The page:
“In hindsight, perhaps I should have packed it in when the record company called me up as I was getting ready to record our second album and said, ‘Just write another twelve songs like “Bang Bang You’re Dead” and you’ll be fine.’ Then again, perhaps it should have been when Didz and I stumbled on to the set of Soccer AM clutching our pints of milk, weaving towards an alarmed looking Helen Chamberlain and Tim Lovejoy. We’d play Wolverhampton the night before, and I was quite ill – it seems as if I’m always ill – so we’d got some extra gear in to compensate, to keep me going. I remember going into makeup early that bright morning and rolling about a bit and the people in there exchanging startled galances. We hadn’t slept and all we wanted was a drink; both of these things might have been obvious to anyone turning in to the show as they munched their cornflakes and sipped their coffee or Alka-Seltzer. We were pursuing a rather more radical path of hangover abatement, that of pushing on through and drinking into the middle of the following week, but unsurprisingly; if disappointingly, the green room at the Sky studios in west London didn’t have a wet bar, or if it did then it wasn’t stocked at nine in the morning. Which was why we opted for milk: it came in pints and the heft of it felt good in the hand. I think when Didz spat milk all over Tim Lovejoy’s shirt that Tim was less enamoured of our idea. He wasn’t that keen on us in general, I suspect, but, to his credit, he didn’t force the bottle up Didz’s nose, only made an aside about how bad it would smell later and soldiered on. If I could have focused on him, I would almost certainly have been impressed. For respite, they cut to a montage of the season’s best goals so far, and Didz leant over to the equally impassive Helen Chamberlain as she was reading the voiceover accompanying the goals being neatly slotted in on the monitor. ‘When,’ asked Didz, ‘does this go out on TV?’ His question was audible to everyone in the studio at the home. Didz has one of the most advanced senses of humour I’ve ever come across and, for better or worse, his sarcasms sometimes cancel each other out, so that it can seem like there wasn’t a joke to begin with. Helen gave him a look like he’d just kicked her grandmother.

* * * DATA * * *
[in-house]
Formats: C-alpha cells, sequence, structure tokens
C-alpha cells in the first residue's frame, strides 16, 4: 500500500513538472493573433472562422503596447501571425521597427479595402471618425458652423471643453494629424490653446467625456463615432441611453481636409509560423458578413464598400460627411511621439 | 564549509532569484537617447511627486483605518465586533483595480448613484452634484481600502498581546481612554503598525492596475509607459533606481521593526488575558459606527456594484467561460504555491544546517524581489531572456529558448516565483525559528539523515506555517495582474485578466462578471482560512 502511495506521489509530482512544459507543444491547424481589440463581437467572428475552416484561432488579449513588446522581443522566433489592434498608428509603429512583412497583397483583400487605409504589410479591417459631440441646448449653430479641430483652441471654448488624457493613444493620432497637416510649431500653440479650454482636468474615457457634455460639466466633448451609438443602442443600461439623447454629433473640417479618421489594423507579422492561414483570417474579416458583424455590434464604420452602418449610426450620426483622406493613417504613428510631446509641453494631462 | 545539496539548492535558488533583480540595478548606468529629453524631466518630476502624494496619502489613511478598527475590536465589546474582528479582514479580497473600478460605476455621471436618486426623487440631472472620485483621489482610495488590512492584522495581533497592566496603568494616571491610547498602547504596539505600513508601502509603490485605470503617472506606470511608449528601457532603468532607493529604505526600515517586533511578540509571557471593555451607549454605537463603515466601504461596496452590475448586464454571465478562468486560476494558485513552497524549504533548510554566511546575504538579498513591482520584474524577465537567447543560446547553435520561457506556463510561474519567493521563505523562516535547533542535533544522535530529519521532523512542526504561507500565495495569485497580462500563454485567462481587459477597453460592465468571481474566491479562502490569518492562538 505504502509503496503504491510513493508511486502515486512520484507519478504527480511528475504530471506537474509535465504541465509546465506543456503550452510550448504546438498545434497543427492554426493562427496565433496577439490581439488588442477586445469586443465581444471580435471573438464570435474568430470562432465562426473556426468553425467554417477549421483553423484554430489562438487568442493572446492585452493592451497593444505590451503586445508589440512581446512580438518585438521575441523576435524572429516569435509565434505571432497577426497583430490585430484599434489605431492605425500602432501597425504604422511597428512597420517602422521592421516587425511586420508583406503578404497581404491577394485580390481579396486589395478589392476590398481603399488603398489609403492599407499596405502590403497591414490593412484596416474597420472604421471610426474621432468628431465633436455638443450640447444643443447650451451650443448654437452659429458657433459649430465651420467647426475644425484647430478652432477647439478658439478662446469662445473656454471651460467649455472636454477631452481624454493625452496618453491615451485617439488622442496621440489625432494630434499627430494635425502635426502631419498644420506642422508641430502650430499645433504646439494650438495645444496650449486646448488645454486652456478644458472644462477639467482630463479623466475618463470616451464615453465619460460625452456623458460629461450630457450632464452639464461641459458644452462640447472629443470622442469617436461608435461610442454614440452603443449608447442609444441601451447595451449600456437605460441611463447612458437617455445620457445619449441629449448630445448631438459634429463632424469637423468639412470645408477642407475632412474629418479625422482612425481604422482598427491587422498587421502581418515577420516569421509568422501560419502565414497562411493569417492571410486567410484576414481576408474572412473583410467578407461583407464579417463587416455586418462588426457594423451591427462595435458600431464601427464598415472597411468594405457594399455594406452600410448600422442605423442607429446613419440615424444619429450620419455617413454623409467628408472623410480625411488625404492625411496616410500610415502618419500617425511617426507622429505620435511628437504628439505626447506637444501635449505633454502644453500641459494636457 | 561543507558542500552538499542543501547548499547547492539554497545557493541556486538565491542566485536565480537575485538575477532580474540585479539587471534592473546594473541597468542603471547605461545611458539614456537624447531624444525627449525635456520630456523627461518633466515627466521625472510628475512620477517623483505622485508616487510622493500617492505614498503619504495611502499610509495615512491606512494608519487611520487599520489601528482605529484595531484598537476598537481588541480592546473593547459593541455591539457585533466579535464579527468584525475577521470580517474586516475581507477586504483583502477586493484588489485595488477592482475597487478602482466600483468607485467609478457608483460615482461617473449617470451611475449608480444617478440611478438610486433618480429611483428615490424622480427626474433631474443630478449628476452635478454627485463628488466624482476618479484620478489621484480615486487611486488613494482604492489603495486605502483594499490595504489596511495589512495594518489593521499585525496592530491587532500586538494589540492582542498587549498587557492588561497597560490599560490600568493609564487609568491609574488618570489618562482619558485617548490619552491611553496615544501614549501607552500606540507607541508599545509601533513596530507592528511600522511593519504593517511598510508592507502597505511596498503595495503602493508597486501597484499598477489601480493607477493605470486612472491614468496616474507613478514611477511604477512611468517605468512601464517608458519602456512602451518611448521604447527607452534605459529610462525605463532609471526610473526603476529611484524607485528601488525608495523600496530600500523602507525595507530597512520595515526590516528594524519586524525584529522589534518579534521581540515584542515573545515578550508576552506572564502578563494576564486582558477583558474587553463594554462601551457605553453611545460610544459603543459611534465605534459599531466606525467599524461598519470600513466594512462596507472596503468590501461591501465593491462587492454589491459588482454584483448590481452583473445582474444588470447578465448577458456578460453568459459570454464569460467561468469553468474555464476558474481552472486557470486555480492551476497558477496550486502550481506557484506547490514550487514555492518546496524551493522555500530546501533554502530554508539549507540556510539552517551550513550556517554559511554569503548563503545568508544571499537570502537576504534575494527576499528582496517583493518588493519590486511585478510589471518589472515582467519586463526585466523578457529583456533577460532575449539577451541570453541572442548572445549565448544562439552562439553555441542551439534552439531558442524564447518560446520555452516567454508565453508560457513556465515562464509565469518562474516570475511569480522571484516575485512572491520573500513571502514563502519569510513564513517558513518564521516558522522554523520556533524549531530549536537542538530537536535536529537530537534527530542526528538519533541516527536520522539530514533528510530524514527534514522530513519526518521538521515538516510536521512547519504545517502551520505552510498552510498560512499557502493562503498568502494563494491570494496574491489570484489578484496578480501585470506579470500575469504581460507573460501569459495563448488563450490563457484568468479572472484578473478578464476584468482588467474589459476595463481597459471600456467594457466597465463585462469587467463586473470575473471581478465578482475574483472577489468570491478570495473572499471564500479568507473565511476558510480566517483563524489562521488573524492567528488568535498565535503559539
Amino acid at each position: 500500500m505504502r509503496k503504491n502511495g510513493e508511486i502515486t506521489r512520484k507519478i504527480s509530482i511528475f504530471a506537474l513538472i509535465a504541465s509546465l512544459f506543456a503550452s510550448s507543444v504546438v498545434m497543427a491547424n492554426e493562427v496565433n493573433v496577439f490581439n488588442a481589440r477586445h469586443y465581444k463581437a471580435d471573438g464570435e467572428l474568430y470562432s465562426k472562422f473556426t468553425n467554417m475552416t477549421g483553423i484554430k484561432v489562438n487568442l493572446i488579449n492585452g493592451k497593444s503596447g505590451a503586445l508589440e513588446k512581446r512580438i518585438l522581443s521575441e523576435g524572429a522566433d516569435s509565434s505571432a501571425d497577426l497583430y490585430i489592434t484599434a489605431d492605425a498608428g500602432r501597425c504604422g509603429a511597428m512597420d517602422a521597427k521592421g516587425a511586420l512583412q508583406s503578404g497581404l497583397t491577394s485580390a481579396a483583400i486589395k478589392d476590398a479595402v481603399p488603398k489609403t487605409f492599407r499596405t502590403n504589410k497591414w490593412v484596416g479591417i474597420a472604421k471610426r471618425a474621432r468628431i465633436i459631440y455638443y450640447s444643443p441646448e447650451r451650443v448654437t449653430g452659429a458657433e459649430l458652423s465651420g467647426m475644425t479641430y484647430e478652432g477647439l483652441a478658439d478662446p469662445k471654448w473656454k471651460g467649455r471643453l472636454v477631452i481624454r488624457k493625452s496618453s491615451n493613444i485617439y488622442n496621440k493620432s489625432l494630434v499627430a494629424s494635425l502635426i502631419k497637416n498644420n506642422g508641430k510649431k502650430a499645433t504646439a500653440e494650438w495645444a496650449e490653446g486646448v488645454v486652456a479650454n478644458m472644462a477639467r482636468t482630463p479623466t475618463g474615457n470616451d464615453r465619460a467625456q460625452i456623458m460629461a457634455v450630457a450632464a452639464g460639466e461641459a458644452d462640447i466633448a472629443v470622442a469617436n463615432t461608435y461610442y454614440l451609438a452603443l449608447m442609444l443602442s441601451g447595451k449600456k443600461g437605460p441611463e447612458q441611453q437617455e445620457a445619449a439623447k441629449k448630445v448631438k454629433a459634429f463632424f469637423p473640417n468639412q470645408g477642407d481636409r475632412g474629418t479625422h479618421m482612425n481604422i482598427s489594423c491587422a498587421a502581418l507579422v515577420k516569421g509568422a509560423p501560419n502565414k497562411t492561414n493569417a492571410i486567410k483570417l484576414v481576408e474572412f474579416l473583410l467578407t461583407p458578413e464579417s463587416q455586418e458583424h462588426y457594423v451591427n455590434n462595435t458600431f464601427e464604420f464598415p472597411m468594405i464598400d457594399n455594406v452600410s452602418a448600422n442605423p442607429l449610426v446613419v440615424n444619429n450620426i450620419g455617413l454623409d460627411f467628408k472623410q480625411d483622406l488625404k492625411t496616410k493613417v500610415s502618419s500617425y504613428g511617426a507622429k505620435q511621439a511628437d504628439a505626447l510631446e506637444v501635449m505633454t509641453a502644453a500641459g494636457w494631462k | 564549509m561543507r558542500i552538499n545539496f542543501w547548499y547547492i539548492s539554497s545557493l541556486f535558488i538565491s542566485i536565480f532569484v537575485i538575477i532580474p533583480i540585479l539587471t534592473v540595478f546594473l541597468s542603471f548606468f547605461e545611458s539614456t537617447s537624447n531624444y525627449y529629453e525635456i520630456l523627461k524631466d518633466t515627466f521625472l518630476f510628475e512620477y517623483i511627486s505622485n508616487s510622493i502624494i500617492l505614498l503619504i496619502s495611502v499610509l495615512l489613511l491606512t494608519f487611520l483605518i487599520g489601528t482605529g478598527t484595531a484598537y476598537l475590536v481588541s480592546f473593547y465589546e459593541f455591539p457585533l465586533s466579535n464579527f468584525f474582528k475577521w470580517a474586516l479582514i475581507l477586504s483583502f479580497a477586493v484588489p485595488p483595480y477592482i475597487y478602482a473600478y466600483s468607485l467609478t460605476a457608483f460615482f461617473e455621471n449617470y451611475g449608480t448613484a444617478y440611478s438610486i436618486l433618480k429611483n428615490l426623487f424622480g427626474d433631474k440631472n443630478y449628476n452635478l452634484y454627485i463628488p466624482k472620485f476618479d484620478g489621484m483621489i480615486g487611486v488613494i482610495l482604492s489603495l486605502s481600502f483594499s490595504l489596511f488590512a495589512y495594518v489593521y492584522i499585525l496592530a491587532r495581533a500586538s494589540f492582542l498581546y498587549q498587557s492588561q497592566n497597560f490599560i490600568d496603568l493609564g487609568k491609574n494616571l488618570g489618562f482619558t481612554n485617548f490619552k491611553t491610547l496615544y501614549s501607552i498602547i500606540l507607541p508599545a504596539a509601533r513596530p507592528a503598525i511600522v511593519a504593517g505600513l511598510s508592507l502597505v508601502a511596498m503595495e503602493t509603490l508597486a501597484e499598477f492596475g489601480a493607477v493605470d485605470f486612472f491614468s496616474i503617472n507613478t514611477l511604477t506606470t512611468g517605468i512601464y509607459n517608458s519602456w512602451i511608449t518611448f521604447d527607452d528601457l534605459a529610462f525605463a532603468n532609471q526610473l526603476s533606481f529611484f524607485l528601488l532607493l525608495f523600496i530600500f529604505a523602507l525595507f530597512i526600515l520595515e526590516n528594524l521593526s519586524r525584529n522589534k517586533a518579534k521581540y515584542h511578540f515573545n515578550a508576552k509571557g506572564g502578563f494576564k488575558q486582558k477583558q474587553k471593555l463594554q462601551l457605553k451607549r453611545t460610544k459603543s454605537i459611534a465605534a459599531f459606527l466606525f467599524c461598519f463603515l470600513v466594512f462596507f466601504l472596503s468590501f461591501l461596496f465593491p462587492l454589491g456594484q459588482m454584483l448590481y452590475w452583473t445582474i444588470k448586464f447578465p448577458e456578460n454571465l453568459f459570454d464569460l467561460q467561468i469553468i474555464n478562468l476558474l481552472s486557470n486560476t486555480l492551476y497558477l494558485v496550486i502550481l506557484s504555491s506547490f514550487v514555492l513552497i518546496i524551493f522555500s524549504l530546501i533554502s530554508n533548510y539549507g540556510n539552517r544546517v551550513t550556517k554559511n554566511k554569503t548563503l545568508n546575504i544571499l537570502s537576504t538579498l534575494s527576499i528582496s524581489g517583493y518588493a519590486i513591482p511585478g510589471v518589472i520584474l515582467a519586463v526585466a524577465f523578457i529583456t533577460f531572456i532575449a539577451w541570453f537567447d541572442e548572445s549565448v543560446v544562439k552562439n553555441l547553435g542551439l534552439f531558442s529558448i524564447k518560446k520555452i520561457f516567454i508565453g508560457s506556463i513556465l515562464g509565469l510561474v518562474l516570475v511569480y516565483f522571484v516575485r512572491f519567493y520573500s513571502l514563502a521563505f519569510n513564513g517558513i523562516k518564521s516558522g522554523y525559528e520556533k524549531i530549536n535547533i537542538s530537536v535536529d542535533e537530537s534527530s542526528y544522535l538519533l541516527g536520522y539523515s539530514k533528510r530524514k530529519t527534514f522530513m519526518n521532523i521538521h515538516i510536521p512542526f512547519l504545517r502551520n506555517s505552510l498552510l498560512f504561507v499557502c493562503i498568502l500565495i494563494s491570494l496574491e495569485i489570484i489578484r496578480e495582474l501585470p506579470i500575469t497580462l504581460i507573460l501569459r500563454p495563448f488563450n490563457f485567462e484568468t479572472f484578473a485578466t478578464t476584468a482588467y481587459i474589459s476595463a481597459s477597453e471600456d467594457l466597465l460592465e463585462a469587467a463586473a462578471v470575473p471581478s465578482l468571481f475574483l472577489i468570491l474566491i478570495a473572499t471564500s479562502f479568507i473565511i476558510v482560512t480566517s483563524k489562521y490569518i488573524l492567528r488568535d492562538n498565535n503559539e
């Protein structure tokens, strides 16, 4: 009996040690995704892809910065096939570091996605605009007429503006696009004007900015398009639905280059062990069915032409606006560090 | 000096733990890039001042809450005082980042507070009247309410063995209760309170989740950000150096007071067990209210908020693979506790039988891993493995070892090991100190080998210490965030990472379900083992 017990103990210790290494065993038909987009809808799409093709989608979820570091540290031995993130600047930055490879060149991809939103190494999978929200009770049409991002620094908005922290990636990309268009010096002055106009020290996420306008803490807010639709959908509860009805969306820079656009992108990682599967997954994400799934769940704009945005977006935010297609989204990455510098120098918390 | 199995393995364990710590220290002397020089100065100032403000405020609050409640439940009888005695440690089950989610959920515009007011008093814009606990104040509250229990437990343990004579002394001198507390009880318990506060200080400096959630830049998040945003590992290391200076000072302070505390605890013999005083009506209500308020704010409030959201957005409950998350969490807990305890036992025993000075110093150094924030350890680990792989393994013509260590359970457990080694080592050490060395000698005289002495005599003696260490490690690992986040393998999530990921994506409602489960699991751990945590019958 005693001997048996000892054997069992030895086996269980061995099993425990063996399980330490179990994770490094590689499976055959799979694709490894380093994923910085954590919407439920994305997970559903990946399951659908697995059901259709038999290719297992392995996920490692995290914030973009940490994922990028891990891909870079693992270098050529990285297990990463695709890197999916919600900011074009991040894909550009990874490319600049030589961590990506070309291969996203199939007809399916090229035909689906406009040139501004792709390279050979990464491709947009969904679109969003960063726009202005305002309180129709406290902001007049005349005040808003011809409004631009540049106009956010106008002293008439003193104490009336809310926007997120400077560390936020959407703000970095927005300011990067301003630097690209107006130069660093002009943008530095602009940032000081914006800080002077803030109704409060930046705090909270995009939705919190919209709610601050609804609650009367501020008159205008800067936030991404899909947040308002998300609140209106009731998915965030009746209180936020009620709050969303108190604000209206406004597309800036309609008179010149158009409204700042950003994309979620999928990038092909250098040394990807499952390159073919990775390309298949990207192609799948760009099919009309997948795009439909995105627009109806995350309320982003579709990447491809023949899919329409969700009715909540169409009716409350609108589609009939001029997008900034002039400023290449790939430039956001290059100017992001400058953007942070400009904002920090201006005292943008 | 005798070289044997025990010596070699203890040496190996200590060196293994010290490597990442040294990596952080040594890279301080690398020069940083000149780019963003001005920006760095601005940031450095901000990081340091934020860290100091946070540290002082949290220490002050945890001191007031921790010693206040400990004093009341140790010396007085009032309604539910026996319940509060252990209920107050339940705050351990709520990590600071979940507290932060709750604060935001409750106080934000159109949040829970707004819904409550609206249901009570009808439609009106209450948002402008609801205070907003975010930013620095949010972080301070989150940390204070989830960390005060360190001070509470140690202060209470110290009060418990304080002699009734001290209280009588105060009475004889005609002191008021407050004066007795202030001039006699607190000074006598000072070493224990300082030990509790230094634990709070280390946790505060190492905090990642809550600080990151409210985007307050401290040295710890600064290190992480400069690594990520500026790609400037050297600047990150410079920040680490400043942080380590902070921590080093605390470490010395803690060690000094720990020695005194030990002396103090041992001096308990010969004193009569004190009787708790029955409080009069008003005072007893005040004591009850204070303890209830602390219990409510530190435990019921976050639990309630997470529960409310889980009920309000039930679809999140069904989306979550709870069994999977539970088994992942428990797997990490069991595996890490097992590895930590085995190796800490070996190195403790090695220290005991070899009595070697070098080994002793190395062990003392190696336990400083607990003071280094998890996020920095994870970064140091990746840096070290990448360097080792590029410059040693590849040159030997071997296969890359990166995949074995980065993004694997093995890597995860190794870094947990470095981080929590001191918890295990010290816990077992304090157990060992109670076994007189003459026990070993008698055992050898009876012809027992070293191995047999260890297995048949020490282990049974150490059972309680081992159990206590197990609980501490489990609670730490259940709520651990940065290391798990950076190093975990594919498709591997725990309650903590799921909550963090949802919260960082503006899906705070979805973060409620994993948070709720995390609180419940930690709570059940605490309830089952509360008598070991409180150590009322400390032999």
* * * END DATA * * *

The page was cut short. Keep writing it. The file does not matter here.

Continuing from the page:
After we came from the commercial break they’d wisely moved us down the sofa, where I found myself next to a grinning Noel Gallagher, who was politeness and charm personified as I attempted to chew my own face off. I watched our performance on Youtube the other night, and I look almost innocent in my admiration of the older Gallagher; innocent if you don’t count the half-pound of chang stuck up my nose. You can watch it yourself: the presenters ask me a question that bounces off like a child’s rubber-tipped arrows, and I turn to Noel, possibly a little bit in love, forgetting about the cameras, the dumbfounded studio guests and production crew. I haven’t slept for a few days and our gig in Wolverhampton the night before is a distant memory, but it is a new dawn, I feel alive and I have something important to say. It is vital stuff, I am sure. ‘That song,’ I stutter, and launch into a good three minutes of garbled, nonsensical drivel. There is an Oasis song I really, really love and it is crucial that Noel and the viewing audience know its life-shattering, life-affirming significance, but try as I might I can’t remember what it is called. I go around and around like a man adrift in a dinghy with only one paddle searching for the lever in my memory that would set its title free. Noel lays a reassuring hand on my arm. I am rapt. ‘Live Forever,’ he says, to which I react as if he’d dropped a bottle of Scotch in my lap. I am delighted.
Soccer AM told us we couldn’t come back after that. We had two producers and a floor manager shouting at us: they made it pretty clear that we weren’t welcome. So we departed, out of the doors into the bright sun and as quickly as we could to the nearest off-license, to get back on the horse, so to speak. We were going a BBC Radio One gig that night and I’m certain we didn’t sleep before that either: we got a day room in a hotel and just kept going, cresting waves of totally lucidity before falling apart once again. Strangely, word of mouth spread about our appearance and the viewing figures for our segment shot through the roof; so I think they did call us up again. The next time we slept beforehand…. at least I think we did.” - Carl Barât, Threepenny Memoirs